I was hoping for no-nonsense, well researched advice on supplements – and what I got was so much more. I LOVE this book and I can see it will be my “bible”. I was so relieved to read Lily’s approach, which is so robust and evidence based, and is predicated on using real foods and only supplements where necessary, which aligns entirely with the approach I would like to follow. Added bonuses where the sections on exercise and posture / core / diastasis recti which are so helpful. I’ve even been convinced to eat meat whilst doing IVF and hopefully pregnancy, having previously been convinced I would remain vegetarian. Next I’m moving on to replacing my cookware with cast iron & considering not wearing nail polish!The combination of science backed advice, and a holistic approach from someone who advocates the power of good food, exercise & mindfulness, is really refreshing and reassuring.
A must read for anyone preparing for pregnancy.This book happened to be really useful for me personally, since as a type 1 diabetic thriving on a low-carb diet, i was being encouraged/bullied by everyone to eat lots of carbs as soon as i became pregnant because apparently “babies need carbs”, while also being told that babies can’t grow properly if blood sugars aren’t perfect. For me, eating lots of carbs and having good blood sugar control are mutually exclusive, so finding a middle ground between these two conflicting things seemed impossible. Lily Nichols is one of the very very few dieticians I found online who doesn’t discourage pregnant women from eating low carb.This wonderful book gave me the confidence to go ahead and do what I knew I needed to do to maintain near perfect blood sugar control throughout my entire pregnancy. And much more of course! Confidently picking the right foods that encourage baby’s development, mama’s health in pregnancy but also avoiding depletion post-partum… all HUGE.Do yourself a favour and read this book!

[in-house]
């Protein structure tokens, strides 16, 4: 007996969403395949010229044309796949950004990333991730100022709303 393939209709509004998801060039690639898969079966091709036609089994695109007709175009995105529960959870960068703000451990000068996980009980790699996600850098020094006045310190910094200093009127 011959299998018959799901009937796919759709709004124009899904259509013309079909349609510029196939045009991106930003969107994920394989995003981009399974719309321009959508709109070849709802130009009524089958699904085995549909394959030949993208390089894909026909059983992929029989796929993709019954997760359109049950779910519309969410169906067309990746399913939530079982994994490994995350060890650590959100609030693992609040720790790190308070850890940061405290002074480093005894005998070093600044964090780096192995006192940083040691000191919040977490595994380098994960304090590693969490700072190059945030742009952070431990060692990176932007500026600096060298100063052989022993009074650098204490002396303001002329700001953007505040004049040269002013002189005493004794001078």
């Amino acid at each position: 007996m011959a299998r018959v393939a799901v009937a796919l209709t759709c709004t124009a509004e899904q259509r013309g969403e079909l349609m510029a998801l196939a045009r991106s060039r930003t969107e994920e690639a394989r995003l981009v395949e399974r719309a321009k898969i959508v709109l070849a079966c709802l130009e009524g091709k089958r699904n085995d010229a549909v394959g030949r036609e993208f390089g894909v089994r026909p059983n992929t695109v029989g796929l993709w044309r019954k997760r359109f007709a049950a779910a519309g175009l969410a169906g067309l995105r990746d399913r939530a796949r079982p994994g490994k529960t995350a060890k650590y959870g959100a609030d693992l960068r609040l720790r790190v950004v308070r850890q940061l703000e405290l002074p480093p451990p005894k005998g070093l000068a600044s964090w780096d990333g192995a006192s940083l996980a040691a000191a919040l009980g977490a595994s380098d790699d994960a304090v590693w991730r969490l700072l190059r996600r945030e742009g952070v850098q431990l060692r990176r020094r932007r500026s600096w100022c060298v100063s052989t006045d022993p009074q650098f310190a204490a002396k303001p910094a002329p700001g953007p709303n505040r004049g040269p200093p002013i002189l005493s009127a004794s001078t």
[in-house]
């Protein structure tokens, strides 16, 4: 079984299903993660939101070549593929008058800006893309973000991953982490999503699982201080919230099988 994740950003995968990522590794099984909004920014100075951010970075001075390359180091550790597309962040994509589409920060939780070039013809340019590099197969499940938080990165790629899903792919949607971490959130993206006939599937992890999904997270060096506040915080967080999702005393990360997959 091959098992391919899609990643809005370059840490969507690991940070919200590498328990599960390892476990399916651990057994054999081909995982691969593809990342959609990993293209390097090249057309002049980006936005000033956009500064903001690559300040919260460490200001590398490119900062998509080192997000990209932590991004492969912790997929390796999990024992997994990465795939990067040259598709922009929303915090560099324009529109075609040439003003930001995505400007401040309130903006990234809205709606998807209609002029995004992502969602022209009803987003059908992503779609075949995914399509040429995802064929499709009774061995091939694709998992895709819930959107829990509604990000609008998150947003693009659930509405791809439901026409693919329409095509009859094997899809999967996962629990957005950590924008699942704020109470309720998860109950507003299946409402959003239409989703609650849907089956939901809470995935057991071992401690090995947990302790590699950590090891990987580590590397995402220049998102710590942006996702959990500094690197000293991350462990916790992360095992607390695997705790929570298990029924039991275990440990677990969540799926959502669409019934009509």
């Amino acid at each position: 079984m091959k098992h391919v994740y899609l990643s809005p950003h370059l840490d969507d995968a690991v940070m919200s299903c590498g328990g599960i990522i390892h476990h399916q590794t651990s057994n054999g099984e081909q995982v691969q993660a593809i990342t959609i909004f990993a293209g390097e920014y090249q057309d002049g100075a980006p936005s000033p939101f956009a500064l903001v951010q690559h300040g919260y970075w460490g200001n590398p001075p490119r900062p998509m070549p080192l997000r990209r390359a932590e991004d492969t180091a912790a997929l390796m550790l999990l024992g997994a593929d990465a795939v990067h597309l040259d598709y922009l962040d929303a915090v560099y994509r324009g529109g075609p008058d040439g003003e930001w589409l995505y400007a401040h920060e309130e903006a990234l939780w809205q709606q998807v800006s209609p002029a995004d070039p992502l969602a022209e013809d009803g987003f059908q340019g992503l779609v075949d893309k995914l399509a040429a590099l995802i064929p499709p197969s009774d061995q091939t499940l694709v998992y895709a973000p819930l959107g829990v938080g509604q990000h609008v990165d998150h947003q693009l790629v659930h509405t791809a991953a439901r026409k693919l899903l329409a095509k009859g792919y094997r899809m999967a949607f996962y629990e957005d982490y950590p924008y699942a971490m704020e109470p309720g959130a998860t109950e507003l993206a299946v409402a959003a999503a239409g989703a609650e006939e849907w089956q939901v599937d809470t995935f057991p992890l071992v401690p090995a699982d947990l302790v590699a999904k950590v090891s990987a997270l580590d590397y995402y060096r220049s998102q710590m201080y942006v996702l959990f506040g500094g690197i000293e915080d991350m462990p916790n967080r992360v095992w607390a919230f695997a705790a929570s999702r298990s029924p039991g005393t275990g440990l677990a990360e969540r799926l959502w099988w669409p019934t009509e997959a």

I bought this book when trying to conceive and have kept it by my bedside ever since (my LO is now nearly 5 months old.) This book really helped me to prepare and support my body to carry my baby and to breastfeed. Not only does it cover what foods to eat to have a healthy pregnancy but it also covers what to eat to mitigate/ help with pregnancy symptoms, what to eat to support breastfeeding and what foods don’t build a healthy baby – all in a scientific, non judgemental, easy to read way. This book also covers other areas of pregnancy; exercise, mental health and post partum preparation means that it really is the only companion you need to support you during your transition to motherhood. I particularly found the breastfeeding chapter useful, as I felt very prepared as to the reality of breastfeeding (anyone else felt like they were fused to the sofa in the early days?!), information which I didn’t hear from anywhere else. It has also helped me to shift some of my baby weight (as well as a few stubborn pounds before I conceived too!) and the information has changed my eating habits for life. I’m just hoping Lily will publish a book on baby weaning in the next few months!
I got this whilst trying for a baby and followed the amazing advice from preconception, through pregnancy to breastfeeding. Lily cuts through to the important information without skipping the evidence which makes it easy to make fully informed decisions about nutrition at these important times without relying on outdated and often vague guidelines. Plus the recipes are delicious! Thanks Lily, I loved this book and still dip in every so often now. Next stop, weaning!